Then, there are the parties, with plenty of traditional Korean food (including endless variations on kimchi) and drinks (like soju and makgeolli, which apparently can be made from rice or potatoes). Yes, dog can be eaten there, and I hear it’s a real delicacy, but I just didn’t have the heart to try. Robert (our vegetarian producer) gives me enough s**t as it is when I eat bacon in front of him, so dog would be off the charts, I think! But I digress. Anyway, after the parties, well, that’s when the fun really begins. There’s karaoke every night until 4 or 5am with the programming team, and an unlimited supply of beer and soju. Let’s just say it gets a little crazy.

Enjoying a bulgogi dinner with filmmakers Gareth Edwards and David Kaplan, and Stockholm IFF programmer Johannes Palmroos.

Enjoying a bulgogi dinner with filmmakers Gareth Edwards (MONSTERS) and David Kaplan (PLAY), and Stockholm IFF programmer Johannes Palmroos.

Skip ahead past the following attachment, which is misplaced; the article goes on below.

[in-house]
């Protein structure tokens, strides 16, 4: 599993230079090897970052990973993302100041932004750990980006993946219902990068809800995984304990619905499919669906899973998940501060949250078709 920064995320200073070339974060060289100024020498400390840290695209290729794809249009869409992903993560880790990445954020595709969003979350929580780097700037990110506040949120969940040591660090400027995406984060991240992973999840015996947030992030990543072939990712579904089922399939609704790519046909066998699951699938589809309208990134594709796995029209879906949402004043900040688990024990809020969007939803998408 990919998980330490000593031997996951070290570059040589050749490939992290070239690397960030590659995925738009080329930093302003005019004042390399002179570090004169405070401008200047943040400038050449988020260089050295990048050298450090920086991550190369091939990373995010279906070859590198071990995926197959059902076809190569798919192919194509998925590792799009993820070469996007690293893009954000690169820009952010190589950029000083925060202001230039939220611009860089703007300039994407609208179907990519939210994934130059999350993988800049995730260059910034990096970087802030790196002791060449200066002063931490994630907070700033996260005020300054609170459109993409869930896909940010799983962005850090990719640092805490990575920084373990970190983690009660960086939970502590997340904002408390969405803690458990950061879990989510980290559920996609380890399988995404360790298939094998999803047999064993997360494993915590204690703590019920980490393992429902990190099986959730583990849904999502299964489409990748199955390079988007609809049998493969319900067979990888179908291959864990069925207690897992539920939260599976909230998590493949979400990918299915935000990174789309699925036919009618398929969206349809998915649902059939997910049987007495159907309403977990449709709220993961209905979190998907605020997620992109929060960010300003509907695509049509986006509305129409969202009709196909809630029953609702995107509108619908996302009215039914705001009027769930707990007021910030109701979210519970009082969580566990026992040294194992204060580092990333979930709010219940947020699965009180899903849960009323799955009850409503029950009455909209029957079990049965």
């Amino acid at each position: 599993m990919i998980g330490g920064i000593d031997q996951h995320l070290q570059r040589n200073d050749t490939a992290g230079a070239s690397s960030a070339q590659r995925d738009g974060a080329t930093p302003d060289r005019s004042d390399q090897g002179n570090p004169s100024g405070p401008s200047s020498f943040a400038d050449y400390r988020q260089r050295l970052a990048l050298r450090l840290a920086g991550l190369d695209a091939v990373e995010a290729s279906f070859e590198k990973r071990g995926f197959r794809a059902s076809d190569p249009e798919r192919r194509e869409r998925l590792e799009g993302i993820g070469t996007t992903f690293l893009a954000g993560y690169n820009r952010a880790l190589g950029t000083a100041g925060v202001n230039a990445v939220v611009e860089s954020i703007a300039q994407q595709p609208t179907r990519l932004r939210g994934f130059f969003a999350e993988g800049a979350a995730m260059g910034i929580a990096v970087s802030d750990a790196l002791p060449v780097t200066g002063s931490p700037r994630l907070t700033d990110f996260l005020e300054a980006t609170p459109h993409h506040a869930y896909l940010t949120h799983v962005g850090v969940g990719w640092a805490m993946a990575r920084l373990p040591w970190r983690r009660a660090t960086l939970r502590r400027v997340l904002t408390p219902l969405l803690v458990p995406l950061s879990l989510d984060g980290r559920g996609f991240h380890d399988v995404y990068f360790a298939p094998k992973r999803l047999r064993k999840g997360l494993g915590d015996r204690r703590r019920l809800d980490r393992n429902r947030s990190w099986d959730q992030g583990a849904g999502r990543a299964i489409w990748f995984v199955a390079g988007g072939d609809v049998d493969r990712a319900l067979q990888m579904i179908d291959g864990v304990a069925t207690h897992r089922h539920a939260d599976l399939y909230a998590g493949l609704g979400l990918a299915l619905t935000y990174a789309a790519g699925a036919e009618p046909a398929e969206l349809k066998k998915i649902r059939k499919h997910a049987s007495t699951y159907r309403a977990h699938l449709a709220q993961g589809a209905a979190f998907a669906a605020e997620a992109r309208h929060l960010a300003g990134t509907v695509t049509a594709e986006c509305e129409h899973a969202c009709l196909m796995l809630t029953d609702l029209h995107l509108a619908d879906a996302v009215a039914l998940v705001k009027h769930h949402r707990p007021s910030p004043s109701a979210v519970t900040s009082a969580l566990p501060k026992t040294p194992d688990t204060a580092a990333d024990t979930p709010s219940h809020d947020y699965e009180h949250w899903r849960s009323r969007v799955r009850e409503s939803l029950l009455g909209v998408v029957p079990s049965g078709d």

And then… then, there’s the programming! As a huge fan of horror, sci-fi and fantasy, I think I watched more movies at PiFan than at any of the other festivals I attended this year. Personal highlights included MONSTERS by Gareth Edwards (UK’s response to DISTRICT 9 and CLOVERFIELD, and an incredibly clever low-budget suspense thriller with stunning special effects and a well-developed love story), THE COLLECTOR (which was released in the US last year under the radar, but made a tremendous impression on me–that ambulance shot is worth the price of admission), and Gaspar NoĆ©’s latest shocker ENTER THE VOID (not enjoyable to watch, but a visual tour de force). It was also a great privilege to have the opportunity to watch four restored Korean kung-fu films from the seventies by genre master Lee Doo-Young, who made more than 60 features during his prolific career, and actually showed up unannounced at one of the screenings. If you like kung-fu movies, even just a little, I beg you to pressure the Korean Film Archive to release those films on DVD. I really haven’t seen anything remotely like them anywhere. They’re a perfect blend of seventies cheese, Spaghetti Western sentimentality (complete with Ennio Morricone-style music), really fun action scenes, far-fetched smash cuts, and laugh-out-loud foley work. And I mean this with all the profound affection I quickly developed for those movies and their filmmaker in just a few days. But then again, that’s exactly the type of retrospective I was hoping to find this year at PiFan–seven years ago, I was introduced to the Shaw Brothers films, particularly the GOLDEN SWALLOW and ONE-ARMED SWORDSMAN series, which are now available on DVD, and which I’d recommend without hesitation.